There is good reason to believe that the company will retain its controlling stake in NTV at least until the 2004 presidential elections. Political considerations will play a key role here. At the same time, a new major minority shareholder may appear inside the company. After all, increasing investment attractiveness of the media holding company was exactly the goal of a recent deal to buy from Vladimir Gusinskiy his stakes in the companies belonging to Media-Most.
At the same time, the new management of the company has from the very outset maintained fairly good relations with Alisher Usmanov from Gazprominvestkholding, which controls a group of enterprises from the metallurgical sector. At least, there have been no reports on major disagreements between Miller and Usmanov. On the contrary, it is Gazprominvestkholding that, according to mass media, conducted on Gazprom's behalf negotiations with Itera on the aforementioned disputed assets. In other words, the preservation of partnership is at issue here.
Thus, Aleksey Miller has fulfilled his "minimum program": His company, whose integrity was open to question, is on its way to restore control over the "half-separated" assets. However, there are still serious problems with the "maximum program," which concerns effective management of these assets.
A System of Alliances and Prospects
The part played by Miller in Gazprom is "czar's man." This, however, does not mean that he just performs the functions of a high-level executor. The logic of fighting among various Kremlin-related clans makes him look for allies in corporate circles. Hence the rapprochement with Rosneft chief Sergey Bogdanchikov and Tuva Senator Sergey Pugachev, who retains Mezhprombank in the sphere of his influence. With Rosneft, Gazprom is connected by a series of joint projects to develop gas and oil deposits in Yamalo-Nenetsk Autonomous Okrug and on the Barents Sea shelf. Gazprom conducts a dialog with Mezhprombank on the latter's involvement in a whole range of Gazprom programs ranging from a system of payments for gas buyers from the CIS [Commonwealth of Independent States] to the restructuring of credit indebtedness.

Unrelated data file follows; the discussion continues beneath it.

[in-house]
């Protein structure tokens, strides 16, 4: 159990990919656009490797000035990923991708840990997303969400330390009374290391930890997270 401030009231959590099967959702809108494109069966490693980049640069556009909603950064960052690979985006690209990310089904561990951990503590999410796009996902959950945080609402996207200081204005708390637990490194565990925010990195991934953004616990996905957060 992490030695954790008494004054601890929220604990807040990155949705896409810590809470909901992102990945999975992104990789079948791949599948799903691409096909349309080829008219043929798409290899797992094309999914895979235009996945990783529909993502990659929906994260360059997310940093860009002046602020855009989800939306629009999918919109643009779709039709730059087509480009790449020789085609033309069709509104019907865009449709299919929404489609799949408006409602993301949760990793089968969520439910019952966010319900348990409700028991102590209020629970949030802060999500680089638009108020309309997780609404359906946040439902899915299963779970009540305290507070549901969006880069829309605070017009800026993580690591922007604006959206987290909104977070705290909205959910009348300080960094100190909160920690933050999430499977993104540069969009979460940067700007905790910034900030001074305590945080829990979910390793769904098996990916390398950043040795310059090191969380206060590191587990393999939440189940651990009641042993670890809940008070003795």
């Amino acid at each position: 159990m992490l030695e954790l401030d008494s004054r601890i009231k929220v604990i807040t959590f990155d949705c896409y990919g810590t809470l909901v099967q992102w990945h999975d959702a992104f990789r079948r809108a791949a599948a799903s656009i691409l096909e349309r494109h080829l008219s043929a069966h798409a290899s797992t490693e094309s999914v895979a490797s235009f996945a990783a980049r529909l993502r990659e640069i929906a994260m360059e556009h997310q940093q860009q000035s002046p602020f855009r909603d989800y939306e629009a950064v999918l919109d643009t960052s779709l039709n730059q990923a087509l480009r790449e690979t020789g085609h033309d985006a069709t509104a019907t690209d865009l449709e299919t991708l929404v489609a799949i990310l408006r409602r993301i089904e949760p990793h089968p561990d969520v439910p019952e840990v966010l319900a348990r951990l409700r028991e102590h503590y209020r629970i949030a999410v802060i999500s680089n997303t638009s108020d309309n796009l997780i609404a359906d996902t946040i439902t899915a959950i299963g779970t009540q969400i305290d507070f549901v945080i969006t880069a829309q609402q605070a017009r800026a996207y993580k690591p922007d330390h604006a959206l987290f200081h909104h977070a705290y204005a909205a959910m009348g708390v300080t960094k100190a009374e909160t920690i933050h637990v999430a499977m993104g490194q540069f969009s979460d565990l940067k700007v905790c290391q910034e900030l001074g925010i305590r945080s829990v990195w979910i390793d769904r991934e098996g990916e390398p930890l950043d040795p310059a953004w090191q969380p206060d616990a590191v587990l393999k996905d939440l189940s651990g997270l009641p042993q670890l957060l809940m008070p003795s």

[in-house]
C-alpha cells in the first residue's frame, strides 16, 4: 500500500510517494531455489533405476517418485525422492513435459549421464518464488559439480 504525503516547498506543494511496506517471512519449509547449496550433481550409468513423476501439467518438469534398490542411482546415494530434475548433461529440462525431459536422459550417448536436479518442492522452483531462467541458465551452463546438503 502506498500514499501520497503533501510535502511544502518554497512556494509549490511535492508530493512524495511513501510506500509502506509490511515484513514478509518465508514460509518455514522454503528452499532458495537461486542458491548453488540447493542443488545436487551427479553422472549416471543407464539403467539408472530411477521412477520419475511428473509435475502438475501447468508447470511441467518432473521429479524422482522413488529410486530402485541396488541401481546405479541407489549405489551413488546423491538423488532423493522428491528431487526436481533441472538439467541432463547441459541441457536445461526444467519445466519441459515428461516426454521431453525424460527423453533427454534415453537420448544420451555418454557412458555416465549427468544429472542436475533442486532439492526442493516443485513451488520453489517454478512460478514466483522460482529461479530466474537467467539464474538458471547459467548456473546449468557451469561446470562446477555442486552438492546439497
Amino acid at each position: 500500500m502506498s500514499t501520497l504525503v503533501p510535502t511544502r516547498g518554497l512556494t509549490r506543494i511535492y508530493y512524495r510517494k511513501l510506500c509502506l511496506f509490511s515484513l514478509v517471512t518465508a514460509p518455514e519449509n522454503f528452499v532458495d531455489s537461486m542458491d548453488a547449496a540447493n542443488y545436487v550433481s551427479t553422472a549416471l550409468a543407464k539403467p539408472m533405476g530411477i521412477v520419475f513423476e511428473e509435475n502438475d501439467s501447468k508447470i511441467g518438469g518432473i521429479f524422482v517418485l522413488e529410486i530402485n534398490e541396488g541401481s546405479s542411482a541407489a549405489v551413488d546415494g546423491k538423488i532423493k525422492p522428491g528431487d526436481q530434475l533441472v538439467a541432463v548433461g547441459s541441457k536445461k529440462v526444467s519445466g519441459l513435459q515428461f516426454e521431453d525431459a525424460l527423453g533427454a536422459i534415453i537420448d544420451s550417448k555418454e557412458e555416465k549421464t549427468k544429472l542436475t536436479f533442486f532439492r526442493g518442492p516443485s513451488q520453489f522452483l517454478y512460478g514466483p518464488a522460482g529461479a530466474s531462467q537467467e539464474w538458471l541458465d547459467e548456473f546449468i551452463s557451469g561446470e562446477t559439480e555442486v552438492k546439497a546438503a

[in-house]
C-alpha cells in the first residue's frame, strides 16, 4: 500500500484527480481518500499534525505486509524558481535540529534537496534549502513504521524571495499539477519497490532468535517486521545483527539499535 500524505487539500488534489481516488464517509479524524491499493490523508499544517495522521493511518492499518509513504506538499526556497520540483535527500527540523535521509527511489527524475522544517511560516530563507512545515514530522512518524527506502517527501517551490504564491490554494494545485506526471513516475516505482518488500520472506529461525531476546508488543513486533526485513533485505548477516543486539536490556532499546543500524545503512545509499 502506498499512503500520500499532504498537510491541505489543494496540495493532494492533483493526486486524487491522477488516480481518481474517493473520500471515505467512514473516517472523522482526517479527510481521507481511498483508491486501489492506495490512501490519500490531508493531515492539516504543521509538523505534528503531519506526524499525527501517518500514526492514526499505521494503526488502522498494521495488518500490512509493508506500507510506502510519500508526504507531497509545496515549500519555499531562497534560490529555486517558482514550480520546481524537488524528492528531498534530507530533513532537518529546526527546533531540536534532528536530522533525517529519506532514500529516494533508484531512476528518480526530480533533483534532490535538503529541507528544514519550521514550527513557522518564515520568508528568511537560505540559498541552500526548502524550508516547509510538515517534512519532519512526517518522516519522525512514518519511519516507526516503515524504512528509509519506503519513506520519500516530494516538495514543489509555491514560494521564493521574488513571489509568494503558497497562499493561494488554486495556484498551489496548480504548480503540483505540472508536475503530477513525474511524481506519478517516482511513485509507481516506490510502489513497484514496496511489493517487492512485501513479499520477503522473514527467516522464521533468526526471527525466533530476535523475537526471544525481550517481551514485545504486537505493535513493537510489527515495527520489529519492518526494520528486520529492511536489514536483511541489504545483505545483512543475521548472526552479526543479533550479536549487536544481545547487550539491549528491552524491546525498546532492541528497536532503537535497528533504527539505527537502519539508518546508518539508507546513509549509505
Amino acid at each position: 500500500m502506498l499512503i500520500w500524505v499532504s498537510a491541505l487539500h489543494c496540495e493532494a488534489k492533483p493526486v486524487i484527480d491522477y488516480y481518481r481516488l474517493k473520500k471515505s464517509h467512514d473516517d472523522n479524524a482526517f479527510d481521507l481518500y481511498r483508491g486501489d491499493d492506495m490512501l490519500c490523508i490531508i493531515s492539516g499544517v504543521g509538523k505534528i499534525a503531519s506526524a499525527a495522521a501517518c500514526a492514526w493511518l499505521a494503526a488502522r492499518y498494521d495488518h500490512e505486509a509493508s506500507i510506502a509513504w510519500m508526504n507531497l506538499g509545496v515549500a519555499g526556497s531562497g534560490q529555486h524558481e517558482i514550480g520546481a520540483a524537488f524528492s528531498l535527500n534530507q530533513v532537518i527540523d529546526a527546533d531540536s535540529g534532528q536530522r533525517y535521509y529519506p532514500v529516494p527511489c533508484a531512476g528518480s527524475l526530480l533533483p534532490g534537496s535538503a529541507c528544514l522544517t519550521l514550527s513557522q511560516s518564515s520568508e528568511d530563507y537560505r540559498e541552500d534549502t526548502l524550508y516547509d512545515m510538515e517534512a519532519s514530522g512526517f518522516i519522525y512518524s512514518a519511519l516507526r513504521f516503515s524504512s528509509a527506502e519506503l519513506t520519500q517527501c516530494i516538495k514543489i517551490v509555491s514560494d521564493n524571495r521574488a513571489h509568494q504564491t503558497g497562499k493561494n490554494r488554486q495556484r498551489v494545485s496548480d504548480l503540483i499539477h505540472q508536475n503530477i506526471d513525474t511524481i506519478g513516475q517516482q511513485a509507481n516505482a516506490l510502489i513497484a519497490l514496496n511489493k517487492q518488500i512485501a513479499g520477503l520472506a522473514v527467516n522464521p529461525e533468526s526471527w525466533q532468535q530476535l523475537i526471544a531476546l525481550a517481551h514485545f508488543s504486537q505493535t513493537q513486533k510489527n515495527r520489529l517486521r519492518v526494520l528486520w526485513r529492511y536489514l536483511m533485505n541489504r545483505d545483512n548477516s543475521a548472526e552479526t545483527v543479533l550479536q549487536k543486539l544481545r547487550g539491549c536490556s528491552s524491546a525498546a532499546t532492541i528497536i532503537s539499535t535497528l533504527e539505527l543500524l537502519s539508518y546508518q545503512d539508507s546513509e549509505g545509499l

It is indicative that neither Bogdanchikov nor Pugachev belong to the so-called "Yeltsin family." On the contrary, they try to become an alternative group that has access to the incumbent president. It is also true, however, that compared to the well-structured "Yeltsin family," representatives of the "alternative" business elite (it is sometimes referred to as "St. Petersburg" even though not all of its members are connected with our northern capital) seem much more disconnected and less capable of effective coordinated actions. But then, the advantage of direct access to the head of state should not be underestimated.
Miller and Reform
Gazprom's political significance is the main barrier hampering its reform. The authorities do not want to touch a company remaining one of the main budget donors and capable of making a considerable contribution to any election campaign -- and not just thanks to its financial resources but also with the help of its extensive network of regional branches. Also significant is Gazprom's international role, although the gas company has been used recently in a more pragmatic manner in this area. As a result, an expensive and risky project to build a gas pipeline running across Belarus and bypassing Ukraine is becoming increasingly uncertain (which boosts the chances of an option to modernize the existing gas pipeline running across Ukrainian territory). It seems that Gazprom's international expansion will not be so active in the immediate future as it was planned under Vyakhirev.
Another problem plaguing Gazprom is its multistage decision-making process, which involves not only its management but also presidential and government structures. It is not surprising that the present Gazprom management prefers to talk about financial indicators and technical condition of the company's facilities rather than reform plans. It is this fact that largely explains why Miller and his team are perceived as "transitional period" people.
Will Miller manage to go beyond his present role as high-level executor? By style, he is not a clear leader but rather a team member. Besides, the general logic of the monocentric system being created by Putin prevents creation of new "appanage princedoms" or "semi-independent fiefdoms" in state departments and structures with state participation. Vyakhirev was not removed only for "Vyakhirev No. 2" to be created -- even if the latter has St. Petersburg roots.
[Description of Source: Moscow Izvestiya in Russian -- One of Russia's most prominent dailies; controlled by Vladimir Potanin although Lukoil owns a minority share.]